To ‘improve learning’, Delhi govt to scrap no detention policy after RTE amendment

To ‘improve learning’, Delhi govt to scrap no detention policy after RTE amendment

The government justified the stand, stating that no detention policy leads to children being promoted without learning, and that scrapping the policy would lead to improved learning levels.

Written by Shradha Chettri | New Delhi | Updated: July 20, 2018 3:21:06 am
According to a source, the government will work to bring back detention from the next academic session, and consult parents and teachers on the same.
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According to a source, the government will work to bring back detention from the next academic session, and consult parents and teachers on the same.
With the Lok Sabha passing the amendment to the Right to Education Act (2009), the Delhi government has decided to do away with the “No Detention Policy”. With the amendment, states can scrap the policy wherein children, from classes III to VIII, were not detained even if they failed the examination.
“It is yet to be passed in the Rajya Sabha, so we are waiting for it. Once it is passed, we will be working to bring back detention,” said Atishi Marlena, former advisor to Education Minister Manish Sisodia.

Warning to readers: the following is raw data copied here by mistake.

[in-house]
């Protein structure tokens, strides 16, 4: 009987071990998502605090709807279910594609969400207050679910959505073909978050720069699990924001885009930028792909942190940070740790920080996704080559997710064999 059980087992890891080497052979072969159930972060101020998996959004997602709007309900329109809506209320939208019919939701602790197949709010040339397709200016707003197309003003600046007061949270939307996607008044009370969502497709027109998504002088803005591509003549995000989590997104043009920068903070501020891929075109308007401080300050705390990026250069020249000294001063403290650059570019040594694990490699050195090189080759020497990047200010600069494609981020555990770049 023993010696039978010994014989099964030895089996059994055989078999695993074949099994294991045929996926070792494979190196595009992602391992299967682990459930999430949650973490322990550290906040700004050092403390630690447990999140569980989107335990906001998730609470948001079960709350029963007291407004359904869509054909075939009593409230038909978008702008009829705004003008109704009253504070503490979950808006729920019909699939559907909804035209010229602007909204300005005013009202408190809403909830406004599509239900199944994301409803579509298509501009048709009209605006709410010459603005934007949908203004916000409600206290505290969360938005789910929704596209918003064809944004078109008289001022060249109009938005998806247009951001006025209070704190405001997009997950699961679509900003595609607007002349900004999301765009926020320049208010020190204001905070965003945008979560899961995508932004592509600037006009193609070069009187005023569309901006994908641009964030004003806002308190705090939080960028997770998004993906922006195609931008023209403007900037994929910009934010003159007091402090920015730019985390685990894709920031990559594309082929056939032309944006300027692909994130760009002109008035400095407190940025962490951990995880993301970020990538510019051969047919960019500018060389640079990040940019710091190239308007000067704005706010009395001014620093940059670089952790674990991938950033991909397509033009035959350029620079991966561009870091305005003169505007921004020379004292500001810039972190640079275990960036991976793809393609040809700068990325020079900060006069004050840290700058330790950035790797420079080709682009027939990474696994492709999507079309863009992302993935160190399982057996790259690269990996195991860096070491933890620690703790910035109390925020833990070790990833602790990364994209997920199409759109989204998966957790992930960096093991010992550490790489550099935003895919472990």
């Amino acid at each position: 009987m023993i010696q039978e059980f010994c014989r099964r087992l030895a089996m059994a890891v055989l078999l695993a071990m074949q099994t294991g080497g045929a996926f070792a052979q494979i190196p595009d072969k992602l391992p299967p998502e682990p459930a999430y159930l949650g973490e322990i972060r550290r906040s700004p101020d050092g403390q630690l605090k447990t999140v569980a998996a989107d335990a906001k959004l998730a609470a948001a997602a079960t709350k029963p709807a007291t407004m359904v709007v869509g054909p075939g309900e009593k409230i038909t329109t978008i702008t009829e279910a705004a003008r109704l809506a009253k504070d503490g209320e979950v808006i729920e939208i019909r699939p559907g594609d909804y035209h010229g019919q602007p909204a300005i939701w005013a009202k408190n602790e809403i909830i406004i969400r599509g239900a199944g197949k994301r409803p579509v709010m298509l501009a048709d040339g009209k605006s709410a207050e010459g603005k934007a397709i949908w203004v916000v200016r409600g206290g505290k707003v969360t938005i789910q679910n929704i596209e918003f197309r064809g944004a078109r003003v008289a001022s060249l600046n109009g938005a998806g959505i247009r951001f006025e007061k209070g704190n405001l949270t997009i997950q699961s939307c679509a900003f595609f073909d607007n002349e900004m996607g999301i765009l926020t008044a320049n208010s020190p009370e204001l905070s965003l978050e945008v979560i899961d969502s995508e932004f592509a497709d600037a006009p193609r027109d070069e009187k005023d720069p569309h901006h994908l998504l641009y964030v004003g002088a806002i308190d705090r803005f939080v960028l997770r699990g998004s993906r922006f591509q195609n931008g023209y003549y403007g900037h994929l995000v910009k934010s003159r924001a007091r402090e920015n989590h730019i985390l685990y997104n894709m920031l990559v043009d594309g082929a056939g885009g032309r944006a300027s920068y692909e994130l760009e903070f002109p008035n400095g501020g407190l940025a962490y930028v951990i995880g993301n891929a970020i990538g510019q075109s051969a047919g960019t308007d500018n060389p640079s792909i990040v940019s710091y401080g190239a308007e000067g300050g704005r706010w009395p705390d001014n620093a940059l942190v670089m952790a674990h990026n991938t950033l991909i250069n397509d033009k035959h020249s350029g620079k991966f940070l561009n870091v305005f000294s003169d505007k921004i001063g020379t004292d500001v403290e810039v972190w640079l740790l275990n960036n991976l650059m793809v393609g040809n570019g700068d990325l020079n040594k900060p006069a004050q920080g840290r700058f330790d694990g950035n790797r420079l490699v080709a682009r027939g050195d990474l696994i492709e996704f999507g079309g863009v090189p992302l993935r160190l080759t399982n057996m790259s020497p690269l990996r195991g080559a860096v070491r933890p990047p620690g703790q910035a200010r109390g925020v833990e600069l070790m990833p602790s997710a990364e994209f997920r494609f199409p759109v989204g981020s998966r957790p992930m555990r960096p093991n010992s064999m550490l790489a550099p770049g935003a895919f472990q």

From the very beginning, when the proposal for the amendment was moved by the Ministry of Human Resource and Development (MHRD), Sisodia has voiced support to scrap the policy.
The government justified the stand, stating that no detention policy leads to children being promoted without learning, and that scrapping the policy would lead to improved learning levels.
According to a source, the government will work to bring back detention from the next academic session, and consult parents and teachers on the same.
Sisodia has also been in favour of scrapping the policy as he received complaints from teachers about its negative impact on learning, said the source.
“It’s a good thing that the amendment to the RTE Act has been passed. As children could not be detained, parents and children did not take the process seriously, thinking they will be promoted anyway. Now, the process is going to get better,” said Sapna Singh, a government school teacher.
However, experts argued against the removal of the policy, claiming that it would lead to an increase in the number of dropouts.
“It is the poor quality of education, lack of infrastructure, teacher vacancies and the presence of untrained teachers that may have an effect on learning outcomes. The no detention clause, one of the most critical parts of the RTE Act that has been pulled out, has put the entire RTE Act at risk of disintegration. The greatest negative impact will be on disadvantaged groups, first generation learners and Adivasi students, as well as girls,” said Ambarish Rai, national convenor, Right to Education Forum.

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